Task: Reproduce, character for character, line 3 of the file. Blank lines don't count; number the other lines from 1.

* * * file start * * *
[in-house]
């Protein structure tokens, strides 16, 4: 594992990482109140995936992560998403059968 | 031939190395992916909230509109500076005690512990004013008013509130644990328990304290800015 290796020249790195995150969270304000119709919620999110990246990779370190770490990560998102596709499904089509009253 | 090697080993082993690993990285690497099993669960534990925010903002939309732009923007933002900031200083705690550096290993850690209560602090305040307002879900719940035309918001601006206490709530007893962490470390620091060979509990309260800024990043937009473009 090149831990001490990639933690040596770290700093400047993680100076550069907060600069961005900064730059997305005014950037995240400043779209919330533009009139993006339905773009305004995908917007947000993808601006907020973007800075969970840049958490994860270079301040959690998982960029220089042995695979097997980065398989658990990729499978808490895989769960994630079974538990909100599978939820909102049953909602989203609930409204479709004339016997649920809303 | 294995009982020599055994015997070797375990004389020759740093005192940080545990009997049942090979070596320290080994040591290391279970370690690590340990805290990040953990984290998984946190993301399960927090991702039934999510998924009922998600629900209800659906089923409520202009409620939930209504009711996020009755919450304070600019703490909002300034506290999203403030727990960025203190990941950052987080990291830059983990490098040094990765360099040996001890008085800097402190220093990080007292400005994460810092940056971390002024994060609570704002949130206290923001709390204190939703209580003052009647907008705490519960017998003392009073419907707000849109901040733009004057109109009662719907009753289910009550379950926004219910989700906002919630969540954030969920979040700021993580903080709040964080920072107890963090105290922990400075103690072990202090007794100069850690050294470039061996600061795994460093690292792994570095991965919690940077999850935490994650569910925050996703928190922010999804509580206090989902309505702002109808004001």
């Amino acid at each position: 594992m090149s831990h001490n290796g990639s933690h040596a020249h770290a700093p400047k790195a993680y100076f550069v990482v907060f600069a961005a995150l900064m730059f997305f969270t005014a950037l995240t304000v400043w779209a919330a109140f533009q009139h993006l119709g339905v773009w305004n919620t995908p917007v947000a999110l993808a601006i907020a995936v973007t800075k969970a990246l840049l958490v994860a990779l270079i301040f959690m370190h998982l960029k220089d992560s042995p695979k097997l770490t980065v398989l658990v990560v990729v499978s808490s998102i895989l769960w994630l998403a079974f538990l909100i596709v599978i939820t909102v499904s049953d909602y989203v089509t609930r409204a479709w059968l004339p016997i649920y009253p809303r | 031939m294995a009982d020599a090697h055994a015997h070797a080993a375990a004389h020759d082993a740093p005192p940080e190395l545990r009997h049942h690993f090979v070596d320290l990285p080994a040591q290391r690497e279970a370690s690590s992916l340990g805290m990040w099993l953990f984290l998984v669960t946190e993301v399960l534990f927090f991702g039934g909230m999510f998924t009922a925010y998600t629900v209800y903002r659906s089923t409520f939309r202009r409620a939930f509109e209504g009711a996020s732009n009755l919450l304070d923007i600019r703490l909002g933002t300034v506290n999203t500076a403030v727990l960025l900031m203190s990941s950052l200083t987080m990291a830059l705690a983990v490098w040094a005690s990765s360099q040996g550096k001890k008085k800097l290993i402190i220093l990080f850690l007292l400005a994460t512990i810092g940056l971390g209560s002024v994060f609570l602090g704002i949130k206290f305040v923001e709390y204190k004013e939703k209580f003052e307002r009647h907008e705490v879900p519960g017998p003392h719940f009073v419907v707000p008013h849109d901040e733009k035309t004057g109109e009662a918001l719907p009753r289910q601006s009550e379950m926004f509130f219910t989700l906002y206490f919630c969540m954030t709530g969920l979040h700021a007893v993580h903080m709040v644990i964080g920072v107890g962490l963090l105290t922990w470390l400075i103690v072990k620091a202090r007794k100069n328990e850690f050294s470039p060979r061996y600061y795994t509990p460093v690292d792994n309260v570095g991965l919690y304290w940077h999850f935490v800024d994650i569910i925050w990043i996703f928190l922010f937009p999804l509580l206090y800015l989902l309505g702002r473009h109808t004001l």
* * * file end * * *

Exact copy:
């Amino acid at each position: 594992m090149s831990h001490n290796g990639s933690h040596a020249h770290a700093p400047k790195a993680y100076f550069v990482v907060f600069a961005a995150l900064m730059f997305f969270t005014a950037l995240t304000v400043w779209a919330a109140f533009q009139h993006l119709g339905v773009w305004n919620t995908p917007v947000a999110l993808a601006i907020a995936v973007t800075k969970a990246l840049l958490v994860a990779l270079i301040f959690m370190h998982l960029k220089d992560s042995p695979k097997l770490t980065v398989l658990v990560v990729v499978s808490s998102i895989l769960w994630l998403a079974f538990l909100i596709v599978i939820t909102v499904s049953d909602y989203v089509t609930r409204a479709w059968l004339p016997i649920y009253p809303r | 031939m294995a009982d020599a090697h055994a015997h070797a080993a375990a004389h020759d082993a740093p005192p940080e190395l545990r009997h049942h690993f090979v070596d320290l990285p080994a040591q290391r690497e279970a370690s690590s992916l340990g805290m990040w099993l953990f984290l998984v669960t946190e993301v399960l534990f927090f991702g039934g909230m999510f998924t009922a925010y998600t629900v209800y903002r659906s089923t409520f939309r202009r409620a939930f509109e209504g009711a996020s732009n009755l919450l304070d923007i600019r703490l909002g933002t300034v506290n999203t500076a403030v727990l960025l900031m203190s990941s950052l200083t987080m990291a830059l705690a983990v490098w040094a005690s990765s360099q040996g550096k001890k008085k800097l290993i402190i220093l990080f850690l007292l400005a994460t512990i810092g940056l971390g209560s002024v994060f609570l602090g704002i949130k206290f305040v923001e709390y204190k004013e939703k209580f003052e307002r009647h907008e705490v879900p519960g017998p003392h719940f009073v419907v707000p008013h849109d901040e733009k035309t004057g109109e009662a918001l719907p009753r289910q601006s009550e379950m926004f509130f219910t989700l906002y206490f919630c969540m954030t709530g969920l979040h700021a007893v993580h903080m709040v644990i964080g920072v107890g962490l963090l105290t922990w470390l400075i103690v072990k620091a202090r007794k100069n328990e850690f050294s470039p060979r061996y600061y795994t509990p460093v690292d792994n309260v570095g991965l919690y304290w940077h999850f935490v800024d994650i569910i925050w990043i996703f928190l922010f937009p999804l509580l206090y800015l989902l309505g702002r473009h109808t004001l």